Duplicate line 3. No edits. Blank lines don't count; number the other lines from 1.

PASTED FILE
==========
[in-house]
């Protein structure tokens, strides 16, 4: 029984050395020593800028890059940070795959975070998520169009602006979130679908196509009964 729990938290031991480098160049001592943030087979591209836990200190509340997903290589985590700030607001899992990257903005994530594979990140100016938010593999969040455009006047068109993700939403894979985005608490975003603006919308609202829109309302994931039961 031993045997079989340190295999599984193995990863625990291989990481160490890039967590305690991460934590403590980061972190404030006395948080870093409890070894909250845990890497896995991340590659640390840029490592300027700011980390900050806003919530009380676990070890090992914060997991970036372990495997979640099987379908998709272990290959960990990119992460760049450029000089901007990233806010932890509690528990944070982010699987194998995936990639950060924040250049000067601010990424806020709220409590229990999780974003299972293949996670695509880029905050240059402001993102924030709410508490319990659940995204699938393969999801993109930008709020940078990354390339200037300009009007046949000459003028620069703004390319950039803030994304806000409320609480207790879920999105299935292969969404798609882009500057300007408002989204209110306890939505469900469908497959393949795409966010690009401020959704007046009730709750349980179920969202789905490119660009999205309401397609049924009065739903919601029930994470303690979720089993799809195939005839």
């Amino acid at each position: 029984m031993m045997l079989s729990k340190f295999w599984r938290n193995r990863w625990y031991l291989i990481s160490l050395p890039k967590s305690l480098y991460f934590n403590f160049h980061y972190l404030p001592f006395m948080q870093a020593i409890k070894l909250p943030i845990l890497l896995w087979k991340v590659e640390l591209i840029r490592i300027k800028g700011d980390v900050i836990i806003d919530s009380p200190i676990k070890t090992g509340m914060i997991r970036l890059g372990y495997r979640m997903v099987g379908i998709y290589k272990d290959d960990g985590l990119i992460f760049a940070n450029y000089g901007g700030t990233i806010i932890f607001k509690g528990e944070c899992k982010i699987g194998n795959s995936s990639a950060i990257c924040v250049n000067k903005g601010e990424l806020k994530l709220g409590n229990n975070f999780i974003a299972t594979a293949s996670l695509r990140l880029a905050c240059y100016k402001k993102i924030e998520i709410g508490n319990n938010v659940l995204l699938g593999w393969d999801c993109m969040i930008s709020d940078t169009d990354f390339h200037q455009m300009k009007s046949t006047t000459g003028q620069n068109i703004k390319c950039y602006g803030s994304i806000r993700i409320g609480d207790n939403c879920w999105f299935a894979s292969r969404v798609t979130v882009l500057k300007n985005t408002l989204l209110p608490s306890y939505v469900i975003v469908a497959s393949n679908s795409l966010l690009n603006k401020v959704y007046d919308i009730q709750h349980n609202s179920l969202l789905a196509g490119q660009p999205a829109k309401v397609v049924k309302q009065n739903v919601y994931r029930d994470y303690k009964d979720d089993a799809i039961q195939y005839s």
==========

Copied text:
């Amino acid at each position: 029984m031993m045997l079989s729990k340190f295999w599984r938290n193995r990863w625990y031991l291989i990481s160490l050395p890039k967590s305690l480098y991460f934590n403590f160049h980061y972190l404030p001592f006395m948080q870093a020593i409890k070894l909250p943030i845990l890497l896995w087979k991340v590659e640390l591209i840029r490592i300027k800028g700011d980390v900050i836990i806003d919530s009380p200190i676990k070890t090992g509340m914060i997991r970036l890059g372990y495997r979640m997903v099987g379908i998709y290589k272990d290959d960990g985590l990119i992460f760049a940070n450029y000089g901007g700030t990233i806010i932890f607001k509690g528990e944070c899992k982010i699987g194998n795959s995936s990639a950060i990257c924040v250049n000067k903005g601010e990424l806020k994530l709220g409590n229990n975070f999780i974003a299972t594979a293949s996670l695509r990140l880029a905050c240059y100016k402001k993102i924030e998520i709410g508490n319990n938010v659940l995204l699938g593999w393969d999801c993109m969040i930008s709020d940078t169009d990354f390339h200037q455009m300009k009007s046949t006047t000459g003028q620069n068109i703004k390319c950039y602006g803030s994304i806000r993700i409320g609480d207790n939403c879920w999105f299935a894979s292969r969404v798609t979130v882009l500057k300007n985005t408002l989204l209110p608490s306890y939505v469900i975003v469908a497959s393949n679908s795409l966010l690009n603006k401020v959704y007046d919308i009730q709750h349980n609202s179920l969202l789905a196509g490119q660009p999205a829109k309401v397609v049924k309302q009065n739903v919601y994931r029930d994470y303690k009964d979720d089993a799809i039961q195939y005839s």